Locals chime in on identifying found remains

The human remains found in a marshy Florida reserve during the FBI search for fugitive Brian Laundrie may prove to be a challenge for coroners trying to ID them.

“I walk there all the time and there won’t be much of the remains left,” John Widmann, who lives about a mile from the 25,000-acre Carlton Reserve, where the remains were found early Wednesday, told The Post.

“There’s alligators, but the worst thing are the wild pigs,” Widmann said. “They’re evil animals and will eat anything. Any flesh out in the open will not be wasted.”

“There won’t be much for the coroner to work on,” he added. “Nature doesn’t waste anything.”

NewsNationNow correspondent Brian Entin reported Thursday that sources revealed that the remains were “skeletal.”

The FBI said the unidentified human remains, along with a backpack and notebook belonging to Laundrie, were found near a bridge linking the Carlton Reserve with the Myakkahatchee Creek Environmental Park, where Laundrie allegedly went hiking on Sept. 13.

Locals are apprehensive that the corner will be able to get any accurate readings on who the remains might be as several factors could have disrupted the crime scene.

The FBI launched a search of the area on Sept. 18, seeking to question the 23-year-old over the disappearance and death of his girlfriend, Long Island native Gabby Petito.

Laundrie is the sole person of interest in Petito’s death.

The 22-year-old Blue Point native was found at a Wyoming campground on Sept. 19, with her death later ruled a homicide by manual strangulation.

Authorities have not positively identified the remains found at the Florida reserve, but police have described conditions for search crews as “treacherous.”

“Today when I walked back there I got to see first-hand the treacherous conditions that they were working under,” Lee County Sheriff Carmine Marceno said at the scene Thursday. “Rattlesnakes, moccasins, alligators.”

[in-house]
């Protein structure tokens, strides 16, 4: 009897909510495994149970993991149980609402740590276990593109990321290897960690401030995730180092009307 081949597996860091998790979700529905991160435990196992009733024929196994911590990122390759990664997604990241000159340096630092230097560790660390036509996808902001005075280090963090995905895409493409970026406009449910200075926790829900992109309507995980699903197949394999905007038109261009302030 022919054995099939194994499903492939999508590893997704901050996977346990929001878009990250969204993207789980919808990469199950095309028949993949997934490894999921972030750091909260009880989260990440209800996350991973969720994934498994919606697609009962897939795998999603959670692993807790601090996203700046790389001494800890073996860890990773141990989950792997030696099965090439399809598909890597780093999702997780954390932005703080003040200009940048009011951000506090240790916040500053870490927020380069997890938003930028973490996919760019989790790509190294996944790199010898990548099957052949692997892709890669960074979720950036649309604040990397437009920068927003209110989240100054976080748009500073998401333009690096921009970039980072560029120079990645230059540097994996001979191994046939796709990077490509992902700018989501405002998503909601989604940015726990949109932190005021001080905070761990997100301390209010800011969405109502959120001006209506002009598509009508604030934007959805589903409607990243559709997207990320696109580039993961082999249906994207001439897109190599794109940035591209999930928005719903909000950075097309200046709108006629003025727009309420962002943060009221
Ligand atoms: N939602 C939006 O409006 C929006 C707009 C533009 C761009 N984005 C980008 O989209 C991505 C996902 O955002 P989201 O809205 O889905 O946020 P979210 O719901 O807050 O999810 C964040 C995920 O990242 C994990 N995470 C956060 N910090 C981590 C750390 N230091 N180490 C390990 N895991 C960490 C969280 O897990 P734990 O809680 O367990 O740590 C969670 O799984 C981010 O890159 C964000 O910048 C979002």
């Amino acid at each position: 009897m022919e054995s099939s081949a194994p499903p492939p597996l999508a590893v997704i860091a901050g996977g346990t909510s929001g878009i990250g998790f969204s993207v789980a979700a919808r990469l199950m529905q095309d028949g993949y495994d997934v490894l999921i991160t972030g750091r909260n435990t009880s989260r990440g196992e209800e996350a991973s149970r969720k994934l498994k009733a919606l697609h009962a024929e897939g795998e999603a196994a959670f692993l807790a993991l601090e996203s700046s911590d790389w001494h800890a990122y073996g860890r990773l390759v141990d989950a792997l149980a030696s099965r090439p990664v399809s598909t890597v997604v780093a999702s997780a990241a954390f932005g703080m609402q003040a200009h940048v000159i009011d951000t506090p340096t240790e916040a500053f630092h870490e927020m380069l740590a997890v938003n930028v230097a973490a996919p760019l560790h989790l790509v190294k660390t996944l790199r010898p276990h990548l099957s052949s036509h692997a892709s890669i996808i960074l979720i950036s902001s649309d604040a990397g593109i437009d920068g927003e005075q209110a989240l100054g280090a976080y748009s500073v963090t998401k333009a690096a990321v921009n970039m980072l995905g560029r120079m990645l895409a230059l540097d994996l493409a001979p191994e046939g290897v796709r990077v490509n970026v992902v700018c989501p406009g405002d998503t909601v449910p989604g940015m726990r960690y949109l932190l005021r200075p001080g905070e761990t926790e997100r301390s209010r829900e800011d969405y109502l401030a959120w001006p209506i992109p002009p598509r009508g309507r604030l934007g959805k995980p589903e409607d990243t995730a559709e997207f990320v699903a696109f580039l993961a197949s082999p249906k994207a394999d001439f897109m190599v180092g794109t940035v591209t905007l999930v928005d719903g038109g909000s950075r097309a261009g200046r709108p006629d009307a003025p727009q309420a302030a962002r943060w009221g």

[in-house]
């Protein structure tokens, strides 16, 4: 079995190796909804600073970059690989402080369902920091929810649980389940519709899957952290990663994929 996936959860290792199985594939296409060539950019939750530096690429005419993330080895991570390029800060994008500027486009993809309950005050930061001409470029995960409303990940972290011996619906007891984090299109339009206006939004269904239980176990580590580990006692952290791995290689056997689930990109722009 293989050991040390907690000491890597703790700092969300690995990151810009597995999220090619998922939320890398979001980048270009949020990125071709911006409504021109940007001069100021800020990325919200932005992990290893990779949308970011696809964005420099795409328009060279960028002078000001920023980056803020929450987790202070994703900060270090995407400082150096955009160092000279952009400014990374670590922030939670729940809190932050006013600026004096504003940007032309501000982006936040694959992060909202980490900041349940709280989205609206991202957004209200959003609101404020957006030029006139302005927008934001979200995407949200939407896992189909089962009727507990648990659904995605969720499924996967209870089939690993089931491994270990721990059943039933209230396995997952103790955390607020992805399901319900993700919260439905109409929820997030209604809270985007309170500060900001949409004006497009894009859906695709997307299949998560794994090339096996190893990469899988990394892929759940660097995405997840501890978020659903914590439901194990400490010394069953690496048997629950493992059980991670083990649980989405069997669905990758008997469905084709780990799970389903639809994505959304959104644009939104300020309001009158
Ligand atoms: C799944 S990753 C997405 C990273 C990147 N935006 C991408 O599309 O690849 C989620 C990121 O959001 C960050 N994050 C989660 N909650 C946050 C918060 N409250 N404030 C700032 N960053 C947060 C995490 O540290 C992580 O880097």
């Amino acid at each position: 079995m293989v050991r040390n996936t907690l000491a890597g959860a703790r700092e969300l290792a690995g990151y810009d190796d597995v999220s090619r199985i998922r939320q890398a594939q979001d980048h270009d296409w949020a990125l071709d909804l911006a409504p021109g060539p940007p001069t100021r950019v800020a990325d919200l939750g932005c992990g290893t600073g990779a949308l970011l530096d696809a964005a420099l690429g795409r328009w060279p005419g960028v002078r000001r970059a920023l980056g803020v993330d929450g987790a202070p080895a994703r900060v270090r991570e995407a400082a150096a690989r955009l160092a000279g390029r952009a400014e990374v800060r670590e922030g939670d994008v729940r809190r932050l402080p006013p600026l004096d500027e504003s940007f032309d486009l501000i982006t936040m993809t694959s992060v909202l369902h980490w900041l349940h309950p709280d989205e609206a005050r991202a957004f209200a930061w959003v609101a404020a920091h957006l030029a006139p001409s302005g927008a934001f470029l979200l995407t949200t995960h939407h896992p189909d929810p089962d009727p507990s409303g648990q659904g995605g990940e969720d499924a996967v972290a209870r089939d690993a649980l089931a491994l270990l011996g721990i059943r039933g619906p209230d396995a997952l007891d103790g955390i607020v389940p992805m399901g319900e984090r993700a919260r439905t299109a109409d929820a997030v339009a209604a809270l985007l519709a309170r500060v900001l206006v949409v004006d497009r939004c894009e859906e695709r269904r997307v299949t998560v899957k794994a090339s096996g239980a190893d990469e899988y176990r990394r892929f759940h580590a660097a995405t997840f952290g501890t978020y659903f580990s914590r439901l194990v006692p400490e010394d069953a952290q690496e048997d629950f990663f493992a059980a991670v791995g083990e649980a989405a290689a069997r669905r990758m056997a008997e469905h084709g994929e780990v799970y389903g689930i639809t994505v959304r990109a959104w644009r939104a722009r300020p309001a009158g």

Another local, Jayne Kornburger, said she worried that the scene may have been disturbed by hikers — Myakkahatchee had reopened to the public on Tuesday, one day before the FBI reported making the grisly discovery.

“There were scores of local people here yesterday because it was the first day the park opened since the first search,” she said. “What if those people had innocently disturbed evidence? How did police miss evidence during the first search?”

According to Jayne Kornburger, Myakkahatchee Creek Environmental Park had reopened to the public one day before the FBI found the remains.
Jayne Kornburger wonders if Myakkahatchee’s reopening to the public — one day before the FBI found the remains — could have disturbed evidence.

Kornburger, who knew Petito from her job at a local Publix supermarket, said the community is still reeling from her death, recalling her as “a lively kid.”

“I’ve cried many tears about what happened to her, believe me,” said Kornburger, who had Gabby’s now-trademark “Let It Be” mantra tattooed on her arm.

“The Laundrie family has been appalling in their behavior,” she said. “They should have been telling everything they knew to detectives from the first second and they should have been out every day searching for their son.”

Other residents of the area have said that the alligators in the area might have eaten critical evidence or body parts that would help the FBI identify the remains.
Local residents have said the alligators in the area might have eaten critical evidence or body parts that would help the FBI identify the remains.
John Roca

“Local people are appalled by how they behaved,” she added.